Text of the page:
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Upper Midwest Environmental Sciences Center

Project Status Reports

April 1998 PSR 98-05

Recent Sedimentation Rates in the Finger Lakes Complex of the Upper Mississippi River System

by Pete J. Boma and James T. Rogala

Sedimentation in backwaters of the Upper Mississippi River System (UMRS) has been a concern of resource managers since impoundment of the river in the late 1930's. This concern has centered around the reduction of habitat diversity. To assess the problem of habitat loss, estimates of sedimentation rates are needed. In particular, current rates of sedimentation are needed to better predict future conditions. In addition, the annual variability in sedimentation rates may provide valuable information on trends and suggest processes which determine these rates. Although large changes in sedimentation rates occurring over longer time periods have been measured as differences in bathymetric maps from different time periods or by using markers in the sediments, these methods cannot estimate annual or very recent sedimentation rates. Figure 1. Location of sediment range transects in the Finger Lakes complex in Pool 5 of the Upper Mississippi River System.The Long Term Resource Monitoring Program (LTRMP) has established transects in selected areas to estimate annual rates of net sedimentation using precise elevation survey techniques. This status report describes changes measured along transects in the Finger Lakes complex in the upper part of Pool 5 on the UMRS (Figure 1). The complex is of interest because it has had hydraulic modifications as part of a Habitat Rehabilitation and Enhancement Project (HREP). Transects were surveyed annually since the winter of 1991-1992 in Clear, Lower Peterson, Third, and First Lakes of the Finger Lakes complex. All surveys were conducted during the winter, when ice cover promoted precise replication and the small changes expected annually could be detected. Surveying during ice conditions has many advantages, one of which is a stable working platform, thereby minimizing disturbance of the sediment along the transect. In addition, distinct periods of change occurring between winters can be compared because we assume that the least amount of change occurs during the winter period.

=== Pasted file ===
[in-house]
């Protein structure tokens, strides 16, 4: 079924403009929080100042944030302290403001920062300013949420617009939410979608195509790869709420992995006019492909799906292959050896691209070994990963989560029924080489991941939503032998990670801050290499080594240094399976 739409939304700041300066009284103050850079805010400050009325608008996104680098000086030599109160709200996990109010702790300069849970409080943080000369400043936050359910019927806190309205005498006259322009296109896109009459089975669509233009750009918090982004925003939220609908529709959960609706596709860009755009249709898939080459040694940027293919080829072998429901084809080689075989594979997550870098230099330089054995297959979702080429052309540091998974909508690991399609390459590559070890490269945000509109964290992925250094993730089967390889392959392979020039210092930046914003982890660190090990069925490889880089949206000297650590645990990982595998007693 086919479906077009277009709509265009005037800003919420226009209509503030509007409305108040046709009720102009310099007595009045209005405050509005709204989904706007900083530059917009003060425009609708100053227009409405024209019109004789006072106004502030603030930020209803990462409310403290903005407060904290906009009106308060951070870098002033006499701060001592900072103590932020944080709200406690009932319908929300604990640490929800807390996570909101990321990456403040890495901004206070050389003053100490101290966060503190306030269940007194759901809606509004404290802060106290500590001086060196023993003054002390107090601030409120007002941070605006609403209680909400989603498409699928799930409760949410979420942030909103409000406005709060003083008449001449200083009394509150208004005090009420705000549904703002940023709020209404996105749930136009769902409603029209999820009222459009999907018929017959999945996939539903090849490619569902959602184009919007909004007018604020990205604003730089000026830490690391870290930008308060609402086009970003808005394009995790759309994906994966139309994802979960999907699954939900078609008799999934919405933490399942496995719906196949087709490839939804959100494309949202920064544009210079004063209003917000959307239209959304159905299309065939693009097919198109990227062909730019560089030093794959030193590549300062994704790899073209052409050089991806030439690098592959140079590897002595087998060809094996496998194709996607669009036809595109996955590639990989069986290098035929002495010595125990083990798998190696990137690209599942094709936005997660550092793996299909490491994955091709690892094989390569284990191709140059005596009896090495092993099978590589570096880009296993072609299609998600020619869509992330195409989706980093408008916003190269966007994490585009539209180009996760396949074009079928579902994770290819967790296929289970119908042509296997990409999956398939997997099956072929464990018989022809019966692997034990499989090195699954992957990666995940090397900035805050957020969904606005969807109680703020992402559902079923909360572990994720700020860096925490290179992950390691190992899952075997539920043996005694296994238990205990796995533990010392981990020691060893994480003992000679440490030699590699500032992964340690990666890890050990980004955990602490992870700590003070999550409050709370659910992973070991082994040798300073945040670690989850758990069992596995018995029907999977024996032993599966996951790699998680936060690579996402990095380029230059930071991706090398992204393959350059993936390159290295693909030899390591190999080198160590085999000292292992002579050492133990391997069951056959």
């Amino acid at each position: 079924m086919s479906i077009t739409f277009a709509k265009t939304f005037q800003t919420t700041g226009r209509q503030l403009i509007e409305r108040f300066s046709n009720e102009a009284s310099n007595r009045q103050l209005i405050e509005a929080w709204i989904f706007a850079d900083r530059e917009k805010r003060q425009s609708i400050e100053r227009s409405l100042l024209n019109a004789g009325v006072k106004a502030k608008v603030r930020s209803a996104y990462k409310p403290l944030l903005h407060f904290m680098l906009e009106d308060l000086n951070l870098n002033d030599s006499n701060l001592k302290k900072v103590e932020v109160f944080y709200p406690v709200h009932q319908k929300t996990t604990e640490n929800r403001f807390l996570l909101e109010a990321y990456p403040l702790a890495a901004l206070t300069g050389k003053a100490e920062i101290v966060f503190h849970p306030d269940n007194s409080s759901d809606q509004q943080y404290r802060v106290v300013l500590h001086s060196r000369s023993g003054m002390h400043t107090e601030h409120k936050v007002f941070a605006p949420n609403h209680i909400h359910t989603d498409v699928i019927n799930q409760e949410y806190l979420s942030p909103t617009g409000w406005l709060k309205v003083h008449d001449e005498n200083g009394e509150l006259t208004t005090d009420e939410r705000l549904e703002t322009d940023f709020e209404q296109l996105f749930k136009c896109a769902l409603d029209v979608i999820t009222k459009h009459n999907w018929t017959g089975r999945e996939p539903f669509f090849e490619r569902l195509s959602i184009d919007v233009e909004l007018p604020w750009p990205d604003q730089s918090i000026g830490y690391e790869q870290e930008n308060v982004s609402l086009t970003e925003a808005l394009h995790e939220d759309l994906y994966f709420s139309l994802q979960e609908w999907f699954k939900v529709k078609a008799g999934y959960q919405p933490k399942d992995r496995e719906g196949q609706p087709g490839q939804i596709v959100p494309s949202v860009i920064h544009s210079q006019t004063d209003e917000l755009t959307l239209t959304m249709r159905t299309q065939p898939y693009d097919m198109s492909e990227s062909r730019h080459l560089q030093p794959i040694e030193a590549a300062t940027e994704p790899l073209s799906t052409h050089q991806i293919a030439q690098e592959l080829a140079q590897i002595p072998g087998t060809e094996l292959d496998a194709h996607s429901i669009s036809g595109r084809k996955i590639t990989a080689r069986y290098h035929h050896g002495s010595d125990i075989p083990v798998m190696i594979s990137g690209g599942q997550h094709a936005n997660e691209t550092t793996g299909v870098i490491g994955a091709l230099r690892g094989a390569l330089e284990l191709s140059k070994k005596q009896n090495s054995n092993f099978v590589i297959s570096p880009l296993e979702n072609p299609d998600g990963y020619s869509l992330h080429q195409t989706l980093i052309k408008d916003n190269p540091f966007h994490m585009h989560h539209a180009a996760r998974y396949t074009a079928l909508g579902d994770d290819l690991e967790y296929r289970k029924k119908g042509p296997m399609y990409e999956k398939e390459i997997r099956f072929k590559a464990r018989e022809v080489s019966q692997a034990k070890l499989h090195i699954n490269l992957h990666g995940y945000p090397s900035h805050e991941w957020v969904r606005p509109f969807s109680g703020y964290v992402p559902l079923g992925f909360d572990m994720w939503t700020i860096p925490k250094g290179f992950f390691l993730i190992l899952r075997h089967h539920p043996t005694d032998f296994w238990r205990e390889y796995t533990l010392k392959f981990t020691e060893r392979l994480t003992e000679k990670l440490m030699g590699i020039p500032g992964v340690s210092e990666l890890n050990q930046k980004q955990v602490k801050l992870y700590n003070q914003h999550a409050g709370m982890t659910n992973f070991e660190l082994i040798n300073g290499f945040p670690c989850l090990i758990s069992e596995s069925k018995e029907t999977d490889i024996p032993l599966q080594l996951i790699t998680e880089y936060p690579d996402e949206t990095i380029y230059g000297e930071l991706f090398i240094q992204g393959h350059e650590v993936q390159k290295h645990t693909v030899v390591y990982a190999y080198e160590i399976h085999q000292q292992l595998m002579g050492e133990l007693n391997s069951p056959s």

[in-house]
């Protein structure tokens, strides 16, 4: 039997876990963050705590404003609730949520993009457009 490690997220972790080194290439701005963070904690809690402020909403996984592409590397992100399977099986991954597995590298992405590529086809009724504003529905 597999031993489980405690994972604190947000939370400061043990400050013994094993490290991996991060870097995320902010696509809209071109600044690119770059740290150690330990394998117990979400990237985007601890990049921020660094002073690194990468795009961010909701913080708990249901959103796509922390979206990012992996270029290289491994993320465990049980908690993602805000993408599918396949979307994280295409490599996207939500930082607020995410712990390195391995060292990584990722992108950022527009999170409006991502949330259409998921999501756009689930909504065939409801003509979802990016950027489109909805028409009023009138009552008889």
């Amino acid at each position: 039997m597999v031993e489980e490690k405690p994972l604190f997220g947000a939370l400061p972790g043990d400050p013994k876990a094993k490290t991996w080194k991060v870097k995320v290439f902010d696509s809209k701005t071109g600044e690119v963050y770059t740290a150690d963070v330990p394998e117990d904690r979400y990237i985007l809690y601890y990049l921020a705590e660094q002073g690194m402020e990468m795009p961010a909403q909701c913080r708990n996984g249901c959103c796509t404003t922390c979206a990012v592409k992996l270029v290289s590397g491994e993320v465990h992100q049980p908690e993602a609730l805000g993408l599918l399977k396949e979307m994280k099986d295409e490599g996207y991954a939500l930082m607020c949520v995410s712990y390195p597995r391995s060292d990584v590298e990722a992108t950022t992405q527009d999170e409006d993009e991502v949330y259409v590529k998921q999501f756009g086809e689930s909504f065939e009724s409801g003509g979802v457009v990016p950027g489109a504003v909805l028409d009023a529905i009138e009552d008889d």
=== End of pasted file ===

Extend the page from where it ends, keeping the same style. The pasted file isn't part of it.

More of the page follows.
Transects were selected near the center of each lake where a stable bank was located and vertical benchmarks were established. Fenceposts were driven into the shore to relocate each transect in subsequent years. Three nails were placed in separate trees as benchmarks so differences in water surface elevation during surveys could be determined yearly.

Each survey year, a measuring tape is placed over the ice along the transect by aligning the tape with the fenceposts. Holes are drilled every 7.62 meters across the entire backwater and water depths are measured with a sounding pole. The elevation of the sediment relative to the benchmarks is calculated using the water elevation and water depth measurements for each survey.

Sedimentation rates were calculated as changes in sediment elevation for each site along the transects for all time periods. Mean rates were also calculated for the entire transect for each time period (Figure 2).Transects in Third and Lower Peterson Lakes were the deeper transects with average water depths of 0.87 and 1.00 m during the winter surveys. Transects in these two lakes had accumulation of sediment from 1992 to 1997 at rates of 0.35 and 0.49 cm /yr. In comparison, transects in Clear and First Lakes were somewhat shallower with average water depths of 0.6 and 0.38 m and were found to be erosional from 1992 to 1997 with rates of -0.06 and -1.51 cm/yr. Sedimentation was variable among transects in most years, with net accumulation along all transects in 1992 and net erosion along all transects in 1995.